Build for the environment, build for sustainability, build for your future.

Friday, May 02, 2008

Greensburg, a Town Reborn

On May 4, 2007 at 9:46pm, the town of Greensburg Kansas was devastated by an EF5 tornado (about 205mph.)  The twister was almost 2 miles wide and travelled nearly 22 miles before dissipating. The next day the town of 1400 found 11 people dead and countless more injured; 90% of their town was leveled and the majority of business’ laid in ruins. So what does a town do when it’s been destroyed?  Greensburg Kansas chose to become the first city in the U.S. to build green, with an eventual goal of becoming a sustainable community.

The first thing to happen, the city council approved a resolution requiring all city building projects with a square footage over 4,000 feet, to meet the highest rating of the U.S. Green Building Council, LEED Platinum, plus they must use 42% less energy than current building code standards allow.  The town plans to reach these goals by utilizing green technologies such as wind turbines, solar systems, geothermal heating/cooling units, while providing the public with walk friendly streets and neighborhoods. City officials hope the towns economic makeover will attract ‘clean’ industries.  One year later, 786 building permits have been issued, including 150 for new homes.  Plans for city hall call for solar panels to produce some of its electrical needs, and construction materials to partly come from recycled bricks.  The John Deer dealership is rebuilding its 26,000 square foot foundation with a geothermal heating/cooling system that uses recycled engine oil, a pond is being built to catch rainwater to supply landscaping projects and low flowing water faucets, and all construction electricity on site is provided by a wind turbine generating 5 kilowatts of power, with plans for another one to be added upon completion of construction, allowing them to sustain their own electrical needs.  The General Motors dealership, with help from GM Headquarters, want to become a model green dealership and have stated that their is the possibility that all electricity consumed on site could be provided by a solar powered system.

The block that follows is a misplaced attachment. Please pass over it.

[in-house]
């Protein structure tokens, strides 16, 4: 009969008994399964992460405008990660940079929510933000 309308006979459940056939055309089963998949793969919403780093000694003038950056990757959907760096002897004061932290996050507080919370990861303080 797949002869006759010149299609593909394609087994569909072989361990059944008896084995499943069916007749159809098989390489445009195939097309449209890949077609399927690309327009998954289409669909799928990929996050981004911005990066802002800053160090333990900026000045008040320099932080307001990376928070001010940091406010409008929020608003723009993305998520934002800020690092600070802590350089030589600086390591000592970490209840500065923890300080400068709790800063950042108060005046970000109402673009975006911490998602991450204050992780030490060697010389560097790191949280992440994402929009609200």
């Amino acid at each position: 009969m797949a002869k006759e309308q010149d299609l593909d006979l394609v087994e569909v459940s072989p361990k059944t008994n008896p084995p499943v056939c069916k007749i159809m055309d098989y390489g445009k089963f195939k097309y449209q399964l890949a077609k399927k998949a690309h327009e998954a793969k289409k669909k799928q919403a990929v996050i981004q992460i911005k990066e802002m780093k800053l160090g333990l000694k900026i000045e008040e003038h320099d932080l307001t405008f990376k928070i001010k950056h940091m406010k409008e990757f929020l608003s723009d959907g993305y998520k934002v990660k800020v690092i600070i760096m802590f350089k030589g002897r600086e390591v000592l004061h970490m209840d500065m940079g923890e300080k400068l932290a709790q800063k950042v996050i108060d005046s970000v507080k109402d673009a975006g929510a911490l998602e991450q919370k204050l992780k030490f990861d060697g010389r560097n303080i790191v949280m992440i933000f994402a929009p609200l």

A completely green Art and Community Center has already been built by Kansas University Architecture Grad Students, built using recycled wood, solar panels and wind turbines supply its electricity, and they built a system that collects rain water and diverts it into the ground rather than the sewer. Torsten Energy LLC of Wright Kansas plans to build a bio diesel plant in Greensburg, which could create at least 25 jobs.  The Carom Company, out of Australia donated 200 dual-flush toilets.  President Bush promised the town $62 million in aid, Frito Lay donated $1 million, and Leonardo DiCaprio reportedly gave $500,000.  But is all of this enough to bring back the half of Greensburgs population who left after the tornado?  Even though business’ are required to build green, home owners are not; homeowners insurance and FEMA typically limit rebuilding to replacement value, and the cost for green homes are around 3 to 5 percent more than traditionally built homes.  But it’s the rising cost of building traditional homes that seem to be the deterrent for Greensburg residents, homes valued at $30,000-$80,000 would cost $100,000-$200,000 to rebuild.  As of now, most of the displaced residents have not returned, but city officials still hope everyone who left will come back, and that the community’s efforts to become a green city will also attract new residents, as well as business’.

Sources:
Godcleantech.com
Kansascity.com

 

Posted by chris on 05/02 at 09:26 AM
BuildingDesignCommunities

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